"This student doesn't have a good attitude in class."

Translation:Cet élève n'a pas une bonne attitude en classe.

June 8, 2020

This discussion is locked.


I thought "etudiant" was a student. Why is it not accepted?


I think you are expected to realise, both from the name of this skill (At School) and the other exercises in this skill that these sentences are about school pupils, not students.

Unfortunately, the Americans, in their lackadaisical way, often do not distinguish between pupils and students, hence we get the misleading English translation.

Nevertheless, "étudiant" should be accepted.


I guess I don't understand the continued America bashing here in the comments. Just as the British didn't stay true to the Anglo-Saxon background (and Norman and Celtic and...) of their language but changed it over centuries, American usage has diverged from 17th century British usage, as has 21st century British usage and Australian, Canadian, South African, and all others. It's not some great flaw in Americans; it's separation and it's change.

I am 71, have a university education, and never knew of a distinction between "pupil" and "student" until today (thank you, sir). I even looked up "pupil" in my OED to see it. I probably won't change how I use "student" but it's good to know there is more to that word than I knew. On the other hand, Oxford University Press (https://www.oxfordlearnersdictionaries.com/us/definition/english/pupil) says "pupil" is "becoming old-fashioned" and that a synonym for "pupil" is "student". Language changes.

Maybe I vent too much in these comments, too. There is so much we can do to help each other. Griping about Duo and about nationalities helps no one. I just want to get better at French so I can talk coherently with visiting French speakers where I work (we get a number) and with the French the next time I get to go to France.


The problem is not Americans per se but their apparent lack of awareness. As you say languages change. The problem is that the average American refuses to acknowledge that after 200+ years of change their local dialect has changed sufficiently that it has become confusing and misleading to call it English rather than American English (or whatever other name you guys would care to invent for it).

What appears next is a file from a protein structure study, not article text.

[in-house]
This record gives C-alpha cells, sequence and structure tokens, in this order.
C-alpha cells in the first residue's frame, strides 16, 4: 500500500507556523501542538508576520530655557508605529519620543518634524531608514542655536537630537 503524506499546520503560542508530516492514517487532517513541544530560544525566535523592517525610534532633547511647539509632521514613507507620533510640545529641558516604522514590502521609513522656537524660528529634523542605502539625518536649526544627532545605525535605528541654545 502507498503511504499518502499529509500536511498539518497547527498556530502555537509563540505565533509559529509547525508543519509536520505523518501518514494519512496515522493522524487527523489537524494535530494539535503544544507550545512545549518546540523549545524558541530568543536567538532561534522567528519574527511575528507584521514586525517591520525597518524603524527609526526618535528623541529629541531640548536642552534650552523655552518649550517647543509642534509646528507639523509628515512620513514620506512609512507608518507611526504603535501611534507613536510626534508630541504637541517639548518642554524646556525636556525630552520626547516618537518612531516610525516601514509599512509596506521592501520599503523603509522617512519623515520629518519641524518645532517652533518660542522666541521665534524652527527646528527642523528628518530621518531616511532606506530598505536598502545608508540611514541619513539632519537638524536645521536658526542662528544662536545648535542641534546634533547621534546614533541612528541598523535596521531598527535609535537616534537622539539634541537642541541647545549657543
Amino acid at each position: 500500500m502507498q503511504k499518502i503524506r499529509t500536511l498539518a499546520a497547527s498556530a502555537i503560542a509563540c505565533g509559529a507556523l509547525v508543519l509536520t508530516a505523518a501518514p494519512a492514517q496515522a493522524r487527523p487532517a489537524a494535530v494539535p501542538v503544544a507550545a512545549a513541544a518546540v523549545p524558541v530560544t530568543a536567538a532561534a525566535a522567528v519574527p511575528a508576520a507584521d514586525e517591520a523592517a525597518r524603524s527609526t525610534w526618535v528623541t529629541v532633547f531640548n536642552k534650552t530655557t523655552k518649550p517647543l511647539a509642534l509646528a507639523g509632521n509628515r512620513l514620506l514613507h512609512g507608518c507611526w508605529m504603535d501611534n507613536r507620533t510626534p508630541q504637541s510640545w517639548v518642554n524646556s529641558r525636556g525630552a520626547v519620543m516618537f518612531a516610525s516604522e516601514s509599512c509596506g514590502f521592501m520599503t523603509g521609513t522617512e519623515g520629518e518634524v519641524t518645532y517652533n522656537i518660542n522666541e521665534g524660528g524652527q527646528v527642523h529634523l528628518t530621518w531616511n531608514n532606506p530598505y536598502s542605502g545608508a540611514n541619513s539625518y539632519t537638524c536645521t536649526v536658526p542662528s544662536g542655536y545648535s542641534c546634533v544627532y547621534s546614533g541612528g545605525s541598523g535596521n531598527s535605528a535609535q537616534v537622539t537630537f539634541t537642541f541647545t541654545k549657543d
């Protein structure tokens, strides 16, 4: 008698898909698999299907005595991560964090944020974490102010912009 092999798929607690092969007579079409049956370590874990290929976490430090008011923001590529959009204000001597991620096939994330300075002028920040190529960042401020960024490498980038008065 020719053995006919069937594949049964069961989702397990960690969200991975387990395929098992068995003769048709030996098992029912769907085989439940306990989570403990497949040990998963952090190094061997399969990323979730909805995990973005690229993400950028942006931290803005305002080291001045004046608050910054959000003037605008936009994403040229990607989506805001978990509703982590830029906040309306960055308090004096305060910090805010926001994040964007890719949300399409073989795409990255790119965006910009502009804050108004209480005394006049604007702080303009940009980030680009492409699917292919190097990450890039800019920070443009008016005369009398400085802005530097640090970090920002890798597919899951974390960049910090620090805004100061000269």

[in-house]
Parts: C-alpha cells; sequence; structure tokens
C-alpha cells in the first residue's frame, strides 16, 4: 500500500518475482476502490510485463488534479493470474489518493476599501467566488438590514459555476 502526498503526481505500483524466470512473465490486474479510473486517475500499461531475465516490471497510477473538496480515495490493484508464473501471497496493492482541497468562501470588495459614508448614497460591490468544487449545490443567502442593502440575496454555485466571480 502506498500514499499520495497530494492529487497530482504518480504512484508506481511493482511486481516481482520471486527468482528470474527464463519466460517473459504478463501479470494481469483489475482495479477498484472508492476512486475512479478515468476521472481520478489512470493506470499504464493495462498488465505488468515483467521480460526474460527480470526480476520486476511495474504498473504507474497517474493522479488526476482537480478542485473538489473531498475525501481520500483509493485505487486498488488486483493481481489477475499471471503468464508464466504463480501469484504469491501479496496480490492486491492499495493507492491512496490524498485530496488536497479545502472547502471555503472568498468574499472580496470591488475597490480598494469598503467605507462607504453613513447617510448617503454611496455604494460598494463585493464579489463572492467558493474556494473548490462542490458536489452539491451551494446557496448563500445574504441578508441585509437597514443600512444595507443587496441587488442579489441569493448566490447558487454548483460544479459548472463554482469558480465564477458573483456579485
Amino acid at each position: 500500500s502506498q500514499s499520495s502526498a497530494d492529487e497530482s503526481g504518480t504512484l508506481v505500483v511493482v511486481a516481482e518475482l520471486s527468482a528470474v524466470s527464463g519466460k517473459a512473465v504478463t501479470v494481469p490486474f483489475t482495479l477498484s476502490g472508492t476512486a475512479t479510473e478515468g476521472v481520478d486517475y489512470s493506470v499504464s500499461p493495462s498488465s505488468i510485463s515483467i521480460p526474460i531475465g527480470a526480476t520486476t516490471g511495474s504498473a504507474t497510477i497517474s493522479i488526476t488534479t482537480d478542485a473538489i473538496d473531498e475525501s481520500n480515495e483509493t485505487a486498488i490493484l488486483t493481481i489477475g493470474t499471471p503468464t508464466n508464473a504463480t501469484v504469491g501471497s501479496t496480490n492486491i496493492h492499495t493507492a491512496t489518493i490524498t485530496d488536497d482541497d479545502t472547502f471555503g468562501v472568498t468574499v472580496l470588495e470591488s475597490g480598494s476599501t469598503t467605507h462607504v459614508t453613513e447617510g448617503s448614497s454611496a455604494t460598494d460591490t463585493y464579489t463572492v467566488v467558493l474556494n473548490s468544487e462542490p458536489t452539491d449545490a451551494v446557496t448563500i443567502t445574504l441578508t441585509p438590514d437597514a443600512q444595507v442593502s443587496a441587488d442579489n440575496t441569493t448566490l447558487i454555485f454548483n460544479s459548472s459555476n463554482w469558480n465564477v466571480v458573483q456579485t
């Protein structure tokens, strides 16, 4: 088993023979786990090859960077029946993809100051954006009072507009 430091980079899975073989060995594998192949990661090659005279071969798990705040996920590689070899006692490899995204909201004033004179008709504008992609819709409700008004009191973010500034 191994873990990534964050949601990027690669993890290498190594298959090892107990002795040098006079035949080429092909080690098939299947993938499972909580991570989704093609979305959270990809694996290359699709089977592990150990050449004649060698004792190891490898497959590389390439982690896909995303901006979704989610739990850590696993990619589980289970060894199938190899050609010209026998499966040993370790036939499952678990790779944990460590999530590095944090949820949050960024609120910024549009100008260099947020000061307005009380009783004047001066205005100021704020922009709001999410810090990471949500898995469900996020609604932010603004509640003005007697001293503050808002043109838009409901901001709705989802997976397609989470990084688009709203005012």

There are tens, if not hundreds of local dialects in the British Isles, but we all have an awareness of when we are speaking our local dialect and when we are speaking English. We understand what the differences are and we can switch between the two.

The problem is that the average American seems to have lost this awareness. They can no longer discern when they are using English and when they are using local dialect. Many of them appear to think that they are the same thing.

Duo exacerbates this problem by mislabelling its products. Every other international software company in the world labels its products (where appropriate) according to the local dialect that they use. American and English even use different keyboards for goodness sake, as well as different spellcheckers and different dictionaries. The very first question that a new computer asks you is which dialect you want to use.

Nobody is bashing Americans, but we are "bashing" for want of a better verb your refusal to acknowledge that you have developed your own dialect/language.


'Cet étudiant' and 'Cette étudiante' are accepted.


Can we use "cours" instead of "classe" in this sentence?

Why is it "une," but not "de"? I thought in negative sentences, the article became "de."

  1. "Le cours" is the class/course/period/syllabus that you are studying.
    "La classe" is either the classroom (as in this case) or the people (ie classmates) that you are studying with.

  2. "Des" becomes "de" when negated, NOT articles in general. How would one distinguish?


The 'hover hints' suggest 'de' too which is misleading and this is one year later!


why not "dans la classe"


"Dans la" is often substituted by "en", but I have yet to discover any decent "rules" for when it should or should not happen.

ThoughtCo says that:

"En" can mean "in" or "to" when followed directly by a noun that doesn't need an article:

and "classe" is cited as an example, but how we are expected to know whether a noun is one that doesn't need an article is not explained.

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